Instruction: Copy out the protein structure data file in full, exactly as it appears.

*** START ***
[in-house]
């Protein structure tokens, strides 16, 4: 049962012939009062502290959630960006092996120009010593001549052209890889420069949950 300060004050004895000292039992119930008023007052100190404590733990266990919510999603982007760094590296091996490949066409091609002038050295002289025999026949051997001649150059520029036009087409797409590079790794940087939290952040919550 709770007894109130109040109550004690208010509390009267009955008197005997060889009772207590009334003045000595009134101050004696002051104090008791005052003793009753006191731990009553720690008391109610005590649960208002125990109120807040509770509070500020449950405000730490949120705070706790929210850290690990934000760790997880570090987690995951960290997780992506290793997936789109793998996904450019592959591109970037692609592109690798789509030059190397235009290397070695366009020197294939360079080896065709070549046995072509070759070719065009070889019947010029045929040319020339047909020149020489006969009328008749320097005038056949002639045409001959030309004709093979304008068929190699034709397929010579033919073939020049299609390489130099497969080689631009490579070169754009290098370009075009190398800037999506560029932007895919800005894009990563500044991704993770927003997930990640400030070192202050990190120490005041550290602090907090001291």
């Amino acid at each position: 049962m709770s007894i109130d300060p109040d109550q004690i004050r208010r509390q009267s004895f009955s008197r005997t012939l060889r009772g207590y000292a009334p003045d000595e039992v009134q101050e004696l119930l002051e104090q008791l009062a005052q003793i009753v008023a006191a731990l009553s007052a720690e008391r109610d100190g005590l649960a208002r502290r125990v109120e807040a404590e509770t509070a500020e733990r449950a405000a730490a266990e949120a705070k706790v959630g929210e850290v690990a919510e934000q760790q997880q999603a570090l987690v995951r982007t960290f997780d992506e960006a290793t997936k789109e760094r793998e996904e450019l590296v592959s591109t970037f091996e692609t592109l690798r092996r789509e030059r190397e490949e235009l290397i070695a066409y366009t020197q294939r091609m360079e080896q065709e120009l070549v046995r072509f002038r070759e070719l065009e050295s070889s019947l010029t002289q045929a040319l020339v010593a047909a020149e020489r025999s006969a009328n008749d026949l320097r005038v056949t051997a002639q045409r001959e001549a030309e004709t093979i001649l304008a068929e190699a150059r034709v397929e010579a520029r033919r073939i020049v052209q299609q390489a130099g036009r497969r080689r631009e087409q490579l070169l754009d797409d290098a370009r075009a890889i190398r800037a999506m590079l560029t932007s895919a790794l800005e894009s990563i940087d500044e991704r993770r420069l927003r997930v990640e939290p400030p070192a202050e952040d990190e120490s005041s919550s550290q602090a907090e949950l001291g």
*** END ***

[in-house]
């Protein structure tokens, strides 16, 4: 049962012939009062502290959630960006092996120009010593001549052209890889420069949950 300060004050004895000292039992119930008023007052100190404590733990266990919510999603982007760094590296091996490949066409091609002038050295002289025999026949051997001649150059520029036009087409797409590079790794940087939290952040919550 709770007894109130109040109550004690208010509390009267009955008197005997060889009772207590009334003045000595009134101050004696002051104090008791005052003793009753006191731990009553720690008391109610005590649960208002125990109120807040509770509070500020449950405000730490949120705070706790929210850290690990934000760790997880570090987690995951960290997780992506290793997936789109793998996904450019592959591109970037692609592109690798789509030059190397235009290397070695366009020197294939360079080896065709070549046995072509070759070719065009070889019947010029045929040319020339047909020149020489006969009328008749320097005038056949002639045409001959030309004709093979304008068929190699034709397929010579033919073939020049299609390489130099497969080689631009490579070169754009290098370009075009190398800037999506560029932007895919800005894009990563500044991704993770927003997930990640400030070192202050990190120490005041550290602090907090001291």
């Amino acid at each position: 049962m709770s007894i109130d300060p109040d109550q004690i004050r208010r509390q009267s004895f009955s008197r005997t012939l060889r009772g207590y000292a009334p003045d000595e039992v009134q101050e004696l119930l002051e104090q008791l009062a005052q003793i009753v008023a006191a731990l009553s007052a720690e008391r109610d100190g005590l649960a208002r502290r125990v109120e807040a404590e509770t509070a500020e733990r449950a405000a730490a266990e949120a705070k706790v959630g929210e850290v690990a919510e934000q760790q997880q999603a570090l987690v995951r982007t960290f997780d992506e960006a290793t997936k789109e760094r793998e996904e450019l590296v592959s591109t970037f091996e692609t592109l690798r092996r789509e030059r190397e490949e235009l290397i070695a066409y366009t020197q294939r091609m360079e080896q065709e120009l070549v046995r072509f002038r070759e070719l065009e050295s070889s019947l010029t002289q045929a040319l020339v010593a047909a020149e020489r025999s006969a009328n008749d026949l320097r005038v056949t051997a002639q045409r001959e001549a030309e004709t093979i001649l304008a068929e190699a150059r034709v397929e010579a520029r033919r073939i020049v052209q299609q390489a130099g036009r497969r080689r631009e087409q490579l070169l754009d797409d290098a370009r075009a890889i190398r800037a999506m590079l560029t932007s895919a790794l800005e894009s990563i940087d500044e991704r993770r420069l927003r997930v990640e939290p400030p070192a202050e952040d990190e120490s005041s919550s550290q602090a907090e949950l001291g």